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Believers stockpile, detractors smirk over Mayan Apocalyse

Believers stockpile, detractors smirk over Mayan Apocalyse

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SALT LAKE CITY — Despite the fact that scientists and political leaders continue to explain the world will not in fact end come Dec. 21, people around the world continue to prepare for the worst, sometimes sparking hysteria and even mass detentions. Though for some, the preparations involve more partying than stockpiling.

Across seven provinces in China, roughly 100 people were detained by Chinese authorities for stoking fears of the oncoming apocalypse supposedly predicted by a version of the Maya calendar, according to the Xinhua News Agency.

They said 37 were members of the "Almighty God" Christian group, also known as Eastern Lightning. The group has been widely described as a cult and has been known to use aggressive tactics in gaining converts, even going so far as to kidnap other Christian leaders. Lately, the group has taken up the Mayan doomsday idea and has been harassing people, according to the Chinese government.

The crackdown may also be related to the group's calls for the downfall of the Chinese Communist Party, which they call the "red dragon."

There was also a tragic incident last week in which a man "psychologically affected" by doomsday predictions injured 22 schoolchildren with a knife in Guangshan county. No children were killed.


In Russia, leaders have called for calm while many Russians have been stockpiling emergency supplies and food. The Guardian reports that the coal-mining town of Novokuznetsk nearly sold out of salt, with about 60 tons bought up in a single week.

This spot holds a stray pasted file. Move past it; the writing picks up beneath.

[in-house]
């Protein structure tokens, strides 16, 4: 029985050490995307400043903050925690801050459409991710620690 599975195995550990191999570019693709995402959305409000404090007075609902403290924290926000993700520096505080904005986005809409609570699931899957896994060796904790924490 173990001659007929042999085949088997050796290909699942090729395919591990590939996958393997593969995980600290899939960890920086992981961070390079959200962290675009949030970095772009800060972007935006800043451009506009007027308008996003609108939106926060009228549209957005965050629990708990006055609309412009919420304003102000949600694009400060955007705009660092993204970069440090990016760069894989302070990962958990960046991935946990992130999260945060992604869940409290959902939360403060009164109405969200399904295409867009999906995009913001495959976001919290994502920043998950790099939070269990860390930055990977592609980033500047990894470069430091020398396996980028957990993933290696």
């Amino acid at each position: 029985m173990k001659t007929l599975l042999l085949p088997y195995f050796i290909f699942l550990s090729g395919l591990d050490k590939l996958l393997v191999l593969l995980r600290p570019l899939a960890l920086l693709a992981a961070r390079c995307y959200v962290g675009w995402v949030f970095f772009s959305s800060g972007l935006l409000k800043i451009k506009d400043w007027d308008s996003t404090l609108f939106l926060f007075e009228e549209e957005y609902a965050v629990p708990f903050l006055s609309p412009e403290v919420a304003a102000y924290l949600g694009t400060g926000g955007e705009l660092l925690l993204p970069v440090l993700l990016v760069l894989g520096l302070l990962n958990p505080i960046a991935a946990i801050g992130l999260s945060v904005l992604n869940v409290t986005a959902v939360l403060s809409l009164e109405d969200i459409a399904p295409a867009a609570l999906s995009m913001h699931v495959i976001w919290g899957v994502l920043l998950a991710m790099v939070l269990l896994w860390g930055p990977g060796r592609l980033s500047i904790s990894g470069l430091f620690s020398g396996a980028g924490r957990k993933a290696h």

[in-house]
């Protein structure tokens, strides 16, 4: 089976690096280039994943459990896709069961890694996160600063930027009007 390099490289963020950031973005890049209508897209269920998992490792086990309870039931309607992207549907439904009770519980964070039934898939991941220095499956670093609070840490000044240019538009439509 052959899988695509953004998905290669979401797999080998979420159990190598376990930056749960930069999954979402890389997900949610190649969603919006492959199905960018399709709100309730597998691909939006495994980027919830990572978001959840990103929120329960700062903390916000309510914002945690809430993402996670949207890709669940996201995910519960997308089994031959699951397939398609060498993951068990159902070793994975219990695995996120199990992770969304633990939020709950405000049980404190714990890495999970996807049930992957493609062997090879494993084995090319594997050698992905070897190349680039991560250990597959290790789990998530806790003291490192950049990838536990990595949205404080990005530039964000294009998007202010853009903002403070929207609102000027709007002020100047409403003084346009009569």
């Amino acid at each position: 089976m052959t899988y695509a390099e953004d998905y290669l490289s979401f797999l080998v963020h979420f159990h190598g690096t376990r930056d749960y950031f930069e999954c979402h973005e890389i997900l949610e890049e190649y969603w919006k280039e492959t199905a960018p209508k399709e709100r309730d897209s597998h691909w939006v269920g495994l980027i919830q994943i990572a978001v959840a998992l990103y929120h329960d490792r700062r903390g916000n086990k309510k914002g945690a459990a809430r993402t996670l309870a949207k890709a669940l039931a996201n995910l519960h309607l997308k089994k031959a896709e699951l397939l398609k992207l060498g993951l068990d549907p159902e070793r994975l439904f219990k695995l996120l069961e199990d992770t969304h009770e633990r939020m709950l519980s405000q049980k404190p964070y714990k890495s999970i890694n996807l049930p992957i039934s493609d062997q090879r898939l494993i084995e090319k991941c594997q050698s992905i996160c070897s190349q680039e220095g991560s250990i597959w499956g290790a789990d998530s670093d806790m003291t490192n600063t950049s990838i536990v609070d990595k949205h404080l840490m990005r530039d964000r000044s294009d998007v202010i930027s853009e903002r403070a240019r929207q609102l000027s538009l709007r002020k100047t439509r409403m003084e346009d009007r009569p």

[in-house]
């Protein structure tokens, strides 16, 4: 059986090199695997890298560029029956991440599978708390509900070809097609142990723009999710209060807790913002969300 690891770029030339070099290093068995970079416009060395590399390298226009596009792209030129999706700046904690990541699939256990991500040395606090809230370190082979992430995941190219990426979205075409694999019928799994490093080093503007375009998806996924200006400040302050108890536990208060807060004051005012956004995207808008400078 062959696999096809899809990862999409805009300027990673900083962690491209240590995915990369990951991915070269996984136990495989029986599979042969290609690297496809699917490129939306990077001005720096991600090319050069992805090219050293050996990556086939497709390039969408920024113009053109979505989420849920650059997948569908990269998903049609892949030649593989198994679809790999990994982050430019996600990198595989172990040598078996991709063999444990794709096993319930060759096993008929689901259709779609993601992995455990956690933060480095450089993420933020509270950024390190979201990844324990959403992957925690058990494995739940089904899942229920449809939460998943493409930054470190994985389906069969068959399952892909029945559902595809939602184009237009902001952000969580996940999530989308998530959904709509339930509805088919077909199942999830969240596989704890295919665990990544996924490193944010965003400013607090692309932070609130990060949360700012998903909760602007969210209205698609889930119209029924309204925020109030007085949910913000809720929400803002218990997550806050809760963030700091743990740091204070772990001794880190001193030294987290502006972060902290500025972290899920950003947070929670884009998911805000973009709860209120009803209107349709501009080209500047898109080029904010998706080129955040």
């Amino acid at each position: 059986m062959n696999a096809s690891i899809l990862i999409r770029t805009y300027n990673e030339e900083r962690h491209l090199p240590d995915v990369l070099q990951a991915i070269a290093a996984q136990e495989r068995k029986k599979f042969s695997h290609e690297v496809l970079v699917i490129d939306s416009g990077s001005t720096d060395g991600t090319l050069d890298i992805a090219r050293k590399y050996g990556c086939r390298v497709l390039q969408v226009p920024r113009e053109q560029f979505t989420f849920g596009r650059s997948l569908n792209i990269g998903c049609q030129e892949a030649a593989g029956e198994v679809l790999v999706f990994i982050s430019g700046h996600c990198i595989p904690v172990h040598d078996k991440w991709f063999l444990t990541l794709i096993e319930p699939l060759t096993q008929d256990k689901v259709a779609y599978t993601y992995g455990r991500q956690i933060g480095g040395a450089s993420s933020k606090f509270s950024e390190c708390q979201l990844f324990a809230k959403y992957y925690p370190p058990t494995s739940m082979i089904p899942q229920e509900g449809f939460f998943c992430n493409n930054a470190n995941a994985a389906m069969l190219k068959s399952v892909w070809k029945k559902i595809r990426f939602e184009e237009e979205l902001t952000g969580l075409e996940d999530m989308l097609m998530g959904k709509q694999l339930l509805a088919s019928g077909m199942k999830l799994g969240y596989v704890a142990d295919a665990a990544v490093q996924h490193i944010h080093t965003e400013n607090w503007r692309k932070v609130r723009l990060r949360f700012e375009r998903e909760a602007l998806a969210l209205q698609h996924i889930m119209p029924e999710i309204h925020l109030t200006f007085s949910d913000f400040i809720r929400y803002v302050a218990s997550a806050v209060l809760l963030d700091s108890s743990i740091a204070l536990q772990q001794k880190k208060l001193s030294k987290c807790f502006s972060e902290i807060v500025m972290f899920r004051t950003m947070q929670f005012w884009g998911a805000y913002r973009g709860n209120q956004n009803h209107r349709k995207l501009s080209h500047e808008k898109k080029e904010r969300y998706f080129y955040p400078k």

Around Russia, citizens have been buying up matches, candles, flashlights and food in an effort to prepare for the end. One can even find doomsday kits which contain food, vodka and other supplies.

One rumor floating around is that the small French village of Bugarach - population 200 - will be one of the few places spared, according to the Telegraph. The mayor of Bugarach has pleaded with people not to come to the town. 150 police will reportedly be there to turn away would-be seekers of sanctuary.

Meanwhile, NASA has been campaigning against the rumors, trying to explain to people that the doomsday predictions didn't even originate with the Maya, as is supposed by most of the rumors. It released a video - intended to be watched on Dec. 22 when the world will remain mostly as it is - explaining the Mayan calendar system and explaining why the world didn't explode or disappear.


Others have been approaching the end of everything that has ever been with a little more humor. Ripley's Odditoriums throughout the world are offering free admission if the world ends. The only stipulations are that to get the discount, you have to prove the world ended. And of course the apocalypse is a downside.

There are also thousands of "End of the World" parties going on in major cities, and lists of the "best" parties are easy to find online.

In Salt Lake City, you can cross over into nothingness all to the beats of Snoop Dogg, who will perform Dec. 21 at the Depot. Totem's bar will also host a party, as well as the Deerhunter Pub in Spanish Fork. That's not counting the dozens of private get-togethers happening.

Alex Lindsey, a Salt lake City resident who intends to host a party that night, said she just thought the occasion would be a fun time, but didn't put any stock in the theories.

"I am more or less mocking the swhole scare of the world ending," she said.

But just in case it does, she thinks it will be a fitting end.

"At least we'd be going out having a good time."

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David Self Newlin


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